Here is a time lapse of the canopy installation from yesterday.
Opening in 13 Days
On Site in 6 Days
More work on the simulation and overall layout. Received new, more powerful fans. Honing in on the final schematics for the controllers. Bought waterproof fabric and elastics. Testing tiling patterns. A few images and animation from the past 2 days:
25 Days to go
Setting the motion sensor sensibility
Adaptation to the site
Setting the possible size of pillows
Octogonal Hexagonal Pentagonal
Latest site exploration
New principle mockups in progress …
Inspired by this recent radiolab episode on bubbles, in particular, David Stein’s “big bubble thing” apparatus. This gets me thinking about the form that the BDW pavilion might take, these could prove useful inspiration. The idea of bubbles inside of bubbles is one direction worth exploring. Mostly just fun, with my friend Nick Hanna’s amazing bubble machine kicking it off:
As well as some impressive bubble artistry:
and this guy…
This fascinating, and somewhat unsettling study came out last year that illustrates techniques for user profiling based on a relatively small number of geolocated tags:
The underlying implications of this paper radically shifts the conversation on user profiling from a purely relational analytic to one with a distinctly spatial dimension. “You Are Where You Go” as the paper says. Looking at geospatial checkins taken from Weibo users in Beijing and Shanghai, the study had success in predicting demographic profile information such as “gender, age, education background, sexual orientation, marital status, blood type and zodiac sign.” Columbia University students also recently implemented the application for the US and US based geolocation/social media platforms.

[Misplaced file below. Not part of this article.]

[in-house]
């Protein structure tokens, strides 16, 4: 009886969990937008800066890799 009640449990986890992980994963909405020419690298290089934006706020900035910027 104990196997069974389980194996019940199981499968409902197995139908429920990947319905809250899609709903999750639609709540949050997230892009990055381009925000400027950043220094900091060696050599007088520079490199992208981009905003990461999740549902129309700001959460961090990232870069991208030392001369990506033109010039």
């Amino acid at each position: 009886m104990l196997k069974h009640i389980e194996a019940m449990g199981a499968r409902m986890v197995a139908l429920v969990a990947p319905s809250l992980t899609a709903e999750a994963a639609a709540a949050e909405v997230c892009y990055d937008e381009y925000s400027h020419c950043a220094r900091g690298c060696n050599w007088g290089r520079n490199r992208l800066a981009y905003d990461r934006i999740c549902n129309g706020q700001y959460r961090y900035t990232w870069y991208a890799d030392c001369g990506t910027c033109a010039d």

How does this change the way we think about identity as a spatial construct in the city and the various (soft) tactics for manipulating our identity the city: camouflage, mimicry, misdirection, jamming, etc.? Is even Banksy safe? What new counter-mapping platforms are needed deploying tactics for amplifying or obscuring one’s geo-digital footprint, not only to foil the impending geospatial tracking capacities of governments, corporations, and other potential adversaries, but also, and more importantly, to open up a more engaged conversation with our (increasingly data-mediated) environment?
In this spirit, here is a great collection of maps and mapping practices that sought to “transgress space”, from the Situationists’ Naked City, to William Bunge’s radical cartography of 1960’s Detroit, to forensic maps of drone strikes or toxic waste spills.